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The Mystery of America’s Missing Capital Investment

Investing in factories and equipment is weak.

The public is in a foul mood this campaign season, in part because living standards have stagnated. The median household income in January was slightly lower, adjusted for inflation, than it was in January 2000, according to Sentier Research. Pay is lagging partly because companies have been underinvesting in the tools that workers need to be more productive. Those tools, which range from machines to software to land and buildings, are collectively known as capital.

The chart under the magnifying glass shows that companies are adding to the national stock of capital at an historically slow pace. In a separate calculation, the U.S. Bureau of Labor Statistics says that what it calls “capital intensity”—the ratio of capital used to hours worked—was so weak that it actually subtracted from workers’ productivity from 2010 through 2014.

Economists and policymakers agree this is happening. They disagree on why. So put one of these theories in your pipe and smoke it, Sherlock.

People Are Too Frugal

Companies have no need to bulk up because nobody’s buying. Former Treasury Secretary Lawrence Summers argues that the amount of money people want to save is greater than the amount companies want to invest. That’s reflected in the 0.78% yield on 10-year Treasury notes, adjusted for inflation, as of March 16.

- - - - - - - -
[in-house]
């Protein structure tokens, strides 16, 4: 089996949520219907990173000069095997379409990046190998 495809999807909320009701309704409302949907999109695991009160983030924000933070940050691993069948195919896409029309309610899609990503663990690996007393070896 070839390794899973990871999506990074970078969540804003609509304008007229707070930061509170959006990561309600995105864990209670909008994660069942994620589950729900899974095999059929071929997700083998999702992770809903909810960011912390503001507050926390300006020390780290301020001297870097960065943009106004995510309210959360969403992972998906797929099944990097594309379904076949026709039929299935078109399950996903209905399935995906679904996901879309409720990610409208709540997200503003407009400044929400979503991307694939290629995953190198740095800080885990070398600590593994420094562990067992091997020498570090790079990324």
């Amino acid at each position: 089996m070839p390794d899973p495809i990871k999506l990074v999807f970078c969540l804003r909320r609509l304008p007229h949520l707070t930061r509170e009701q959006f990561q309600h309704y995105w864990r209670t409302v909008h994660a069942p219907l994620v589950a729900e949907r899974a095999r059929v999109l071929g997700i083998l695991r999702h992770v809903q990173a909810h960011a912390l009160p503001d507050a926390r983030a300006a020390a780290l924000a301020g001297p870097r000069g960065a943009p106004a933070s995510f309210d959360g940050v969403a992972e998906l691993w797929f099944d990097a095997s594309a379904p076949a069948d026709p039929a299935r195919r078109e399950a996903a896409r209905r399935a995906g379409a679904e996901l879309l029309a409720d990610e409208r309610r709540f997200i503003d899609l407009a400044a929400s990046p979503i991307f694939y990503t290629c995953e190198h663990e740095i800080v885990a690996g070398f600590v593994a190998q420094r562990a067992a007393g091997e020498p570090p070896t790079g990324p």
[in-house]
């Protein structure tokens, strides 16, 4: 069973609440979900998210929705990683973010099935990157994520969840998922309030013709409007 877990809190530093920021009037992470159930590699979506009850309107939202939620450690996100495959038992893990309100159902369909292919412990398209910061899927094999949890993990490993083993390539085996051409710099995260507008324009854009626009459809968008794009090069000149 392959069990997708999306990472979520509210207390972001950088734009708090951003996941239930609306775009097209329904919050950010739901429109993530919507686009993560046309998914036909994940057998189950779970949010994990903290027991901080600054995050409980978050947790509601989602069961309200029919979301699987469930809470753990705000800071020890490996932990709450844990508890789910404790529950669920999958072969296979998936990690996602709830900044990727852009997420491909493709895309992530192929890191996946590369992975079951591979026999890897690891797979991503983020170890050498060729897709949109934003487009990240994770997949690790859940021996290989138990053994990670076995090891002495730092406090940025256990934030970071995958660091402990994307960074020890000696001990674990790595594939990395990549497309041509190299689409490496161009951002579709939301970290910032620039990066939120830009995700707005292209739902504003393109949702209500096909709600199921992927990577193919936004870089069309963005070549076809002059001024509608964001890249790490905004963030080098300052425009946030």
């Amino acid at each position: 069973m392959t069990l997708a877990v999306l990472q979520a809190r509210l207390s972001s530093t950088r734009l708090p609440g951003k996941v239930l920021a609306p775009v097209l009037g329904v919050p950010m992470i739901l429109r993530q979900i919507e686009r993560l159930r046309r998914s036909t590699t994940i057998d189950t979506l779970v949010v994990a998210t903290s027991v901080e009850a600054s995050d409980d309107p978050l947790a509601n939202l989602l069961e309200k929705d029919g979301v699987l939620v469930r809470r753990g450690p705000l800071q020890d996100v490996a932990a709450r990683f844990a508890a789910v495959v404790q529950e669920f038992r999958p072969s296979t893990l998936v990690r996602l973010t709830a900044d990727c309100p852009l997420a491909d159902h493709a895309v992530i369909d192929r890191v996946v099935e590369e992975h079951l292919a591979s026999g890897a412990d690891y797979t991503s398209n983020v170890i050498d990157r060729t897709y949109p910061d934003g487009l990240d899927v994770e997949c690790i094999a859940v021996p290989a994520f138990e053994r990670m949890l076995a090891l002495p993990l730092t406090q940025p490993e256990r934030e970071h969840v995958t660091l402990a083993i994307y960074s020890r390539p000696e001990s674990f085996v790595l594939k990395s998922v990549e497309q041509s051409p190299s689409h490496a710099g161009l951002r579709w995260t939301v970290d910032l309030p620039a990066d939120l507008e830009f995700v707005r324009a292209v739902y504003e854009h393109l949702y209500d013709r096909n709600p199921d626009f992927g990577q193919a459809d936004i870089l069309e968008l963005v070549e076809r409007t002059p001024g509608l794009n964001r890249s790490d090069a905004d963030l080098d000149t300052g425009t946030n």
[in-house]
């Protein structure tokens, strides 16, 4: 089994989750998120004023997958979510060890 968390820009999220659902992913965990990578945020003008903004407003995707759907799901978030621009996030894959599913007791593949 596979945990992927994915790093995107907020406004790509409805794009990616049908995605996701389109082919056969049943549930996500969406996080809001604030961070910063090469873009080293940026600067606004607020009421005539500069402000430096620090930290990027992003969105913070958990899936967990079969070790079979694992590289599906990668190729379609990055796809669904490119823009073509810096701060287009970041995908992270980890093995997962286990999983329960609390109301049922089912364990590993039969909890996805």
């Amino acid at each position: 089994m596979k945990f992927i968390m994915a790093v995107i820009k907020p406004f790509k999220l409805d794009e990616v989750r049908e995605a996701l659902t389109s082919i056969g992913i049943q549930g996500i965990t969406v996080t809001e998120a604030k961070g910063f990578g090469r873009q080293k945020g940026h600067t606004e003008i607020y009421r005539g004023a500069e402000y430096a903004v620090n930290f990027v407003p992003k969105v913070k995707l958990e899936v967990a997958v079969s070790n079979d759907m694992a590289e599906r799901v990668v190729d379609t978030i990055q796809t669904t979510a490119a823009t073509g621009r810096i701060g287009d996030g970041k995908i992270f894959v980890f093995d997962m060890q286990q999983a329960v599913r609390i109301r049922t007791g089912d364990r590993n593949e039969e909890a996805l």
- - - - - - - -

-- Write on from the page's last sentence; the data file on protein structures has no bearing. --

Not Enough Innovation

Today’s robots and 3D-printing are no match for the great inventions of the past, like air conditioning and jet engines, says Robert Gordon of Northwestern University. As venture capitalist Peter Thiel famously put it: “We wanted flying cars, instead we got 140 characters.”

Taxes Are Too High

Many Republicans say the key to increasing capital spending is to lower the corporate income tax. They note that $2.1 trillion of U.S. corporate profits were held overseas at the end of 2014. Lower rates, they say, would encourage American companies to use some of that money at home.

Nearsighted Investors

Last year, Hillary Clinton said: “We need a new generation of committed, long-term investors to provide a counterweight to the hit-and-run activists.” She wants to raise capital-gains taxes on assets held for one to six years to encourage people to hold stocks longer.

Bottom Line

On March 16, the Federal Reserve’s Federal Open Market Committee said the U.S. economy is expanding moderately: “However, business fixed investment and net exports have been soft.”


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